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Home / Beauty

Why Unilever is stopping the use of “normal” on its products

 Unilever says the move is part of its strategy to promote “a new era of beauty that’s inclusive, equitable and sustainable” (Shutterstock)

Unilever has committed to drop the use of the word “normal” on its beauty products and ban editing photos of models used in their adverts as they push for inclusivity.

When making the announcements, the multinational corporation said that the move is part of its strategy to make changes and take positive steps towards promoting “a new era of beauty that’s inclusive, equitable and sustainable.”

“The decision to remove ‘normal’ is one of the many steps that we are taking to challenge narrow beauty ideals, as we work towards helping to end discrimination and advocating for a more inclusive vision n of beauty,” their statement reads in part. “It comes as global research into people’s experiences of the beauty industry reveals that using ‘normal’ to describe hair and skin makes most people feel excluded.”

The word “normal” is typically used on body lotions, shampoos, conditioners, and facial products. For instance, it can be used on a facial cream packaging as “for normal or dry skin” and its use in this case could imply that other skin types, such as oily skin or dry skin, are abnormal.

Conversely, it is prudent to note that in the beauty industry, the word “normal is generally used to characterize skin which isn't too oily or too dry, nor affected by skin conditions such as acne or eczema. In hair care, its use isn’t any different as it refers to hair which has not been altered by bleach, dye or other hair products that alter texture such as hair relaxers.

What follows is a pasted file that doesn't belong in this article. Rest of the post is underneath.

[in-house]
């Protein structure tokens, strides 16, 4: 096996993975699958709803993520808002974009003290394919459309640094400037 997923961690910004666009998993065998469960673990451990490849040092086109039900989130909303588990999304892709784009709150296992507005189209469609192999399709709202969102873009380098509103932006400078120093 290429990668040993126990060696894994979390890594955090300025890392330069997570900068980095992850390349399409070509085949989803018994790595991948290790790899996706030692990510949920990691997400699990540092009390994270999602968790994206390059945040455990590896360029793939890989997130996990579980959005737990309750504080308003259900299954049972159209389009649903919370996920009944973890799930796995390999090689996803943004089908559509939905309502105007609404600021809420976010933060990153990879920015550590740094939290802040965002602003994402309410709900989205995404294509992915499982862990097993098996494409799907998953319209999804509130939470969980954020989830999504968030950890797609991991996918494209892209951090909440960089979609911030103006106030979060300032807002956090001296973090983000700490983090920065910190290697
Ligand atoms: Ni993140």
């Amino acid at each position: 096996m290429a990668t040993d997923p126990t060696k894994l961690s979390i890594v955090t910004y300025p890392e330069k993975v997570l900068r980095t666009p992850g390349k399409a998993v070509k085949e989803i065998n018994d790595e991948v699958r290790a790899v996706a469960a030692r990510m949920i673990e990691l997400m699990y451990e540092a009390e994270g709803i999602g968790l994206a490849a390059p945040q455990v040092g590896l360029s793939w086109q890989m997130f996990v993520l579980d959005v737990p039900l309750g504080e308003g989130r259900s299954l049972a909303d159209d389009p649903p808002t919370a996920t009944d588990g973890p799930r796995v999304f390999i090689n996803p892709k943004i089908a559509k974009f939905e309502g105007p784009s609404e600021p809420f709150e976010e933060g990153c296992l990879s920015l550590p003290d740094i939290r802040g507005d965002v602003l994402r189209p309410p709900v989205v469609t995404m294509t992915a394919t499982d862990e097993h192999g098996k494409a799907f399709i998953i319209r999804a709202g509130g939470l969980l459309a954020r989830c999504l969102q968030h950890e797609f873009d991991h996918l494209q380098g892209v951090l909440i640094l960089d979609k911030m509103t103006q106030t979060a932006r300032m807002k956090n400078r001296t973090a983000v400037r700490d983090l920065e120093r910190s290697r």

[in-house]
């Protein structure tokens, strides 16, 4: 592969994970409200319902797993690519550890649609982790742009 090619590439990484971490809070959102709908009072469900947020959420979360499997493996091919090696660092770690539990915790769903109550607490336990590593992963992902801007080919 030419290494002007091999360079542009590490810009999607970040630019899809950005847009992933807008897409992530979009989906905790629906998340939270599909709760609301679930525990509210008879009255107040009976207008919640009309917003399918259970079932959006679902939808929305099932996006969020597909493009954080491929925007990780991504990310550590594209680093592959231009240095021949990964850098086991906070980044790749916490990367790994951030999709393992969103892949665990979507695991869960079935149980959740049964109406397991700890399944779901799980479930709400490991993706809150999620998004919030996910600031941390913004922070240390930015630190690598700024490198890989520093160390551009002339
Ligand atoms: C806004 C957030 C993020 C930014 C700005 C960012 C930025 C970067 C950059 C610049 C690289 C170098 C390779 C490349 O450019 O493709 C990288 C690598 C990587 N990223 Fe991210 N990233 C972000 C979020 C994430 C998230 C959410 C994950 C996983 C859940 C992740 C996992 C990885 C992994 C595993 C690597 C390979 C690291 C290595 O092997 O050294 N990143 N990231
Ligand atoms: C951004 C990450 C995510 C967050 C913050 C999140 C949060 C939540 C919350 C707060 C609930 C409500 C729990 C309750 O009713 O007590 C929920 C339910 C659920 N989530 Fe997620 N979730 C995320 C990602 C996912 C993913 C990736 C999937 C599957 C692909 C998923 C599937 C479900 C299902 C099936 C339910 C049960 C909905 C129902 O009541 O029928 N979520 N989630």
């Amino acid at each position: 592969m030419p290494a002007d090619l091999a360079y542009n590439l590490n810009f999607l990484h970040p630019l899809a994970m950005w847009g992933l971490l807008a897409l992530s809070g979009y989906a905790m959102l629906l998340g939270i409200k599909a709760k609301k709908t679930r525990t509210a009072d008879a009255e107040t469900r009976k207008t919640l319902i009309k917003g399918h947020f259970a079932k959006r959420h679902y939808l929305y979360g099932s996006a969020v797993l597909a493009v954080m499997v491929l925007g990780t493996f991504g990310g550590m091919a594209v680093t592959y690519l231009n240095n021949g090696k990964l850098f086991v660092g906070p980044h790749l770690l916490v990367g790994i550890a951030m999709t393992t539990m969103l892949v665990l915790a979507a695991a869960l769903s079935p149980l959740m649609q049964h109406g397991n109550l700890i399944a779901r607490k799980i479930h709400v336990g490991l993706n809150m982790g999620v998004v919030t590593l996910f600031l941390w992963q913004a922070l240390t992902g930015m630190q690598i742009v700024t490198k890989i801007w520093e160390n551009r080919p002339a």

Unilever revealed that they conducted a global study with 10,000 respondents at the start of the year to investigate consumer experiences and expectations of the beauty industry in line with their aim to foster a more globally inclusive beauty culture.

Unilever says that the survey helped them find out that there is need to challenge beauty ideals and work towards ending discrimination while advocating for a more inclusive vision of beauty.

From the survey, more than half of the participants (52%) are paying attention to a company’s stance on social issues when they are buying beauty products with a whopping 56% feeling that the beauty and personal care industry can make people feel excluded.

However, it is the statistic on the use of the word “normal” on beauty products packaging and advertisements that stood out. Of all those who took part in the survey, 70% felt that the word had a negative impact on the consumers.

“We are committed to tackling harmful norms and stereotypes and shaping a broader, far more inclusive definition of beauty,” said Sunny Jain, Unilever’s president of beauty and personal care. “We know that removing ‘normal’ from our products and packaging will not fix the problem alone, but it is an important step forward.”

 Unilever has an array of products including Vaseline, Dove, Nivea and Palmolive (Shutterstock)

Other than dropping the “normal” tag on its products, Unilever also announced that it will stop making any modifications on models’ photos when creating advertisements saying that it “will no longer digitally alter a person’s body shape, size, proportion or skin colour.”

The Fortune 500 company also confirmed that it will use natural and biodegradable ingredients across its range of products while committing to “increase the number of advertisements portraying people from diverse groups who are underrepresented.”

In 2017, Dove, a product by Unilever, ran an advert that showed a dark woman removing her shirt to reveal a white woman in the next frame. The ad was seen as a racial affront and it was eventually pulled down and Dove tendered an apology. 

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